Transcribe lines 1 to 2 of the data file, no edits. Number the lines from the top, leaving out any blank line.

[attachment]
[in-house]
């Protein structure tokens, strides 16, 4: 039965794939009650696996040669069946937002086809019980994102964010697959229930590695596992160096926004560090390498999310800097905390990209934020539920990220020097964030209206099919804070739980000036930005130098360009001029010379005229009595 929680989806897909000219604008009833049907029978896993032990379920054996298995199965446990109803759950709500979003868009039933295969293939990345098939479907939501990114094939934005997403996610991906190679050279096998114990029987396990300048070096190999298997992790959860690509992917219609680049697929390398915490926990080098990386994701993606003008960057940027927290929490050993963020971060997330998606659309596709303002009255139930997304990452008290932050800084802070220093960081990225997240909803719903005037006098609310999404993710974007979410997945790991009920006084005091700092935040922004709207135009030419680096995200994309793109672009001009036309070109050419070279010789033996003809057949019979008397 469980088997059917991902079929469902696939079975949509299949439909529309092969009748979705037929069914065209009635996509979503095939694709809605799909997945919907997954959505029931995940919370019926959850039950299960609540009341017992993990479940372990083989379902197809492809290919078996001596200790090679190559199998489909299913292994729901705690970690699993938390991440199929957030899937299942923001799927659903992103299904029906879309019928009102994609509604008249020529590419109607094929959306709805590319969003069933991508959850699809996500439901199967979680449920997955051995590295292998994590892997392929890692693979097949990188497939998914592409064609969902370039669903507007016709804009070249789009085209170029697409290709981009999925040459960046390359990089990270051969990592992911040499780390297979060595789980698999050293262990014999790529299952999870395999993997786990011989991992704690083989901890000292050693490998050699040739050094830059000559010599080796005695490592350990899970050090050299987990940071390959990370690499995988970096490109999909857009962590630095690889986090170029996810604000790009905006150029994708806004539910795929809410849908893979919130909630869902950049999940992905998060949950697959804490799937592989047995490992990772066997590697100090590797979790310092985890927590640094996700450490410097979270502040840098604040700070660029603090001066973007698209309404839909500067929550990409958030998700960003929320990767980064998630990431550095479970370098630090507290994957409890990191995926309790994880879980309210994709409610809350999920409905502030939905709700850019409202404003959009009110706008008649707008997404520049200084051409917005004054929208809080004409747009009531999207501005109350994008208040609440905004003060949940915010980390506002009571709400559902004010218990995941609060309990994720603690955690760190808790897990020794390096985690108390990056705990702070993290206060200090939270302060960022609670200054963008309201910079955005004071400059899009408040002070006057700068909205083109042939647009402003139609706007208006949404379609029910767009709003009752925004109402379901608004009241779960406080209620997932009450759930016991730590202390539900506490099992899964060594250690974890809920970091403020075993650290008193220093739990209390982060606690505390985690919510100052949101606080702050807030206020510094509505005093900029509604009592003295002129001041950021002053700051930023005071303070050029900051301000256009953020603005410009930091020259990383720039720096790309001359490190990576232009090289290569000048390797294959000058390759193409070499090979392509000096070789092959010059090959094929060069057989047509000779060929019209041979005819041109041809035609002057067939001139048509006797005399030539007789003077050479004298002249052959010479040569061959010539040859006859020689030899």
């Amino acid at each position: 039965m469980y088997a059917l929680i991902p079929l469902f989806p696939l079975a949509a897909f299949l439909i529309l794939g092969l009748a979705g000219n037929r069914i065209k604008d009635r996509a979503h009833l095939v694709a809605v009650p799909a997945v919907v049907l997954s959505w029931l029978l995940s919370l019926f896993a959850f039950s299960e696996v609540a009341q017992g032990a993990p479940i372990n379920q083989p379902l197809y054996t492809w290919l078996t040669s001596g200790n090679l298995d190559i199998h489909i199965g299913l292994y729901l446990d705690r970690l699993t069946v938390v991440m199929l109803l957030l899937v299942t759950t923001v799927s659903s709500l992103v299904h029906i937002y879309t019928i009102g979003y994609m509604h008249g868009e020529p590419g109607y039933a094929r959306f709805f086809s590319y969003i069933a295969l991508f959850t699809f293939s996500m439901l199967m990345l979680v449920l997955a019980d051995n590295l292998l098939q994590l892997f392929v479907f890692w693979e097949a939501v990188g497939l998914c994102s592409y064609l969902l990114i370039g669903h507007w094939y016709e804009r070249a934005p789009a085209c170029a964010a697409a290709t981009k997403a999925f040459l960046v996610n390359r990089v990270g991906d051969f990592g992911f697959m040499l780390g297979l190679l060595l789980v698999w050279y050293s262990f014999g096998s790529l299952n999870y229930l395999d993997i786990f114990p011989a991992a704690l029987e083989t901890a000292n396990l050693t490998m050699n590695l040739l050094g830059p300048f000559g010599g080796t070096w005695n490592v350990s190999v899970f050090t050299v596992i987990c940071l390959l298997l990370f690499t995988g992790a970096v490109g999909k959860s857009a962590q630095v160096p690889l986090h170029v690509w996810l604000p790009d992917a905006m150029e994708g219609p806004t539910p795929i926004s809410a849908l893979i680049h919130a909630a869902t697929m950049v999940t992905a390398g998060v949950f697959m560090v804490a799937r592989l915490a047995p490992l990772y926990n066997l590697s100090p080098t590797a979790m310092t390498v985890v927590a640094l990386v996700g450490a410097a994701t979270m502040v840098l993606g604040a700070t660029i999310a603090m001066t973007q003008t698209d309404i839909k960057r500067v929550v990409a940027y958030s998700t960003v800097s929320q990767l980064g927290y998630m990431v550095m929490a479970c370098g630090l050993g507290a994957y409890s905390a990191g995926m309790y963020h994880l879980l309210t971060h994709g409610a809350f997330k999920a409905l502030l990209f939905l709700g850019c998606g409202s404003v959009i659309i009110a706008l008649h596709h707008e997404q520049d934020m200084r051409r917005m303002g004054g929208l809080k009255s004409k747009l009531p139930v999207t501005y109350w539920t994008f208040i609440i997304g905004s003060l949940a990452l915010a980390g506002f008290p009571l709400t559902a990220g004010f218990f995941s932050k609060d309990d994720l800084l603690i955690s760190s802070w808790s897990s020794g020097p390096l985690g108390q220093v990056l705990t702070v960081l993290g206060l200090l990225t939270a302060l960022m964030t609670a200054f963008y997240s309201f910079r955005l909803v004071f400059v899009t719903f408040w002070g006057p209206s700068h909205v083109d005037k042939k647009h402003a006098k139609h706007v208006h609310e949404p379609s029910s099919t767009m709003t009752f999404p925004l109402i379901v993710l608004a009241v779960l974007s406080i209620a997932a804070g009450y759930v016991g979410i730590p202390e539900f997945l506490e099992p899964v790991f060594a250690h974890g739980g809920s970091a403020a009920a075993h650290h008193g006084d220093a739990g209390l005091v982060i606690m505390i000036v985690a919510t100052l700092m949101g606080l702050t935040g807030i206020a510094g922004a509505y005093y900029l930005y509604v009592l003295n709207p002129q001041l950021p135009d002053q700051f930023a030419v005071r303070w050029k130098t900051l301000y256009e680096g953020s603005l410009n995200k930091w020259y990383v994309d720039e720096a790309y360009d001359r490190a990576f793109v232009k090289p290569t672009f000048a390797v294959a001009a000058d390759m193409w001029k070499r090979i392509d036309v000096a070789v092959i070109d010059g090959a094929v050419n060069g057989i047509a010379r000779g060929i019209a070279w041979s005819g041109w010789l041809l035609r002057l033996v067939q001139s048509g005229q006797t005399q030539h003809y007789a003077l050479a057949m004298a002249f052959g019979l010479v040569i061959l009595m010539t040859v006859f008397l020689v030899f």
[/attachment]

[in-house]
């Protein structure tokens, strides 16, 4: 039965794939009650696996040669069946937002086809019980994102964010697959229930590695596992160096926004560090390498999310800097905390990209934020539920990220020097964030209206099919804070739980000036930005130098360009001029010379005229009595 929680989806897909000219604008009833049907029978896993032990379920054996298995199965446990109803759950709500979003868009039933295969293939990345098939479907939501990114094939934005997403996610991906190679050279096998114990029987396990300048070096190999298997992790959860690509992917219609680049697929390398915490926990080098990386994701993606003008960057940027927290929490050993963020971060997330998606659309596709303002009255139930997304990452008290932050800084802070220093960081990225997240909803719903005037006098609310999404993710974007979410997945790991009920006084005091700092935040922004709207135009030419680096995200994309793109672009001009036309070109050419070279010789033996003809057949019979008397 469980088997059917991902079929469902696939079975949509299949439909529309092969009748979705037929069914065209009635996509979503095939694709809605799909997945919907997954959505029931995940919370019926959850039950299960609540009341017992993990479940372990083989379902197809492809290919078996001596200790090679190559199998489909299913292994729901705690970690699993938390991440199929957030899937299942923001799927659903992103299904029906879309019928009102994609509604008249020529590419109607094929959306709805590319969003069933991508959850699809996500439901199967979680449920997955051995590295292998994590892997392929890692693979097949990188497939998914592409064609969902370039669903507007016709804009070249789009085209170029697409290709981009999925040459960046390359990089990270051969990592992911040499780390297979060595789980698999050293262990014999790529299952999870395999993997786990011989991992704690083989901890000292050693490998050699040739050094830059000559010599080796005695490592350990899970050090050299987990940071390959990370690499995988970096490109999909857009962590630095690889986090170029996810604000790009905006150029994708806004539910795929809410849908893979919130909630869902950049999940992905998060949950697959804490799937592989047995490992990772066997590697100090590797979790310092985890927590640094996700450490410097979270502040840098604040700070660029603090001066973007698209309404839909500067929550990409958030998700960003929320990767980064998630990431550095479970370098630090507290994957409890990191995926309790994880879980309210994709409610809350999920409905502030939905709700850019409202404003959009009110706008008649707008997404520049200084051409917005004054929208809080004409747009009531999207501005109350994008208040609440905004003060949940915010980390506002009571709400559902004010218990995941609060309990994720603690955690760190808790897990020794390096985690108390990056705990702070993290206060200090939270302060960022609670200054963008309201910079955005004071400059899009408040002070006057700068909205083109042939647009402003139609706007208006949404379609029910767009709003009752925004109402379901608004009241779960406080209620997932009450759930016991730590202390539900506490099992899964060594250690974890809920970091403020075993650290008193220093739990209390982060606690505390985690919510100052949101606080702050807030206020510094509505005093900029509604009592003295002129001041950021002053700051930023005071303070050029900051301000256009953020603005410009930091020259990383720039720096790309001359490190990576232009090289290569000048390797294959000058390759193409070499090979392509000096070789092959010059090959094929060069057989047509000779060929019209041979005819041109041809035609002057067939001139048509006797005399030539007789003077050479004298002249052959010479040569061959010539040859006859020689030899």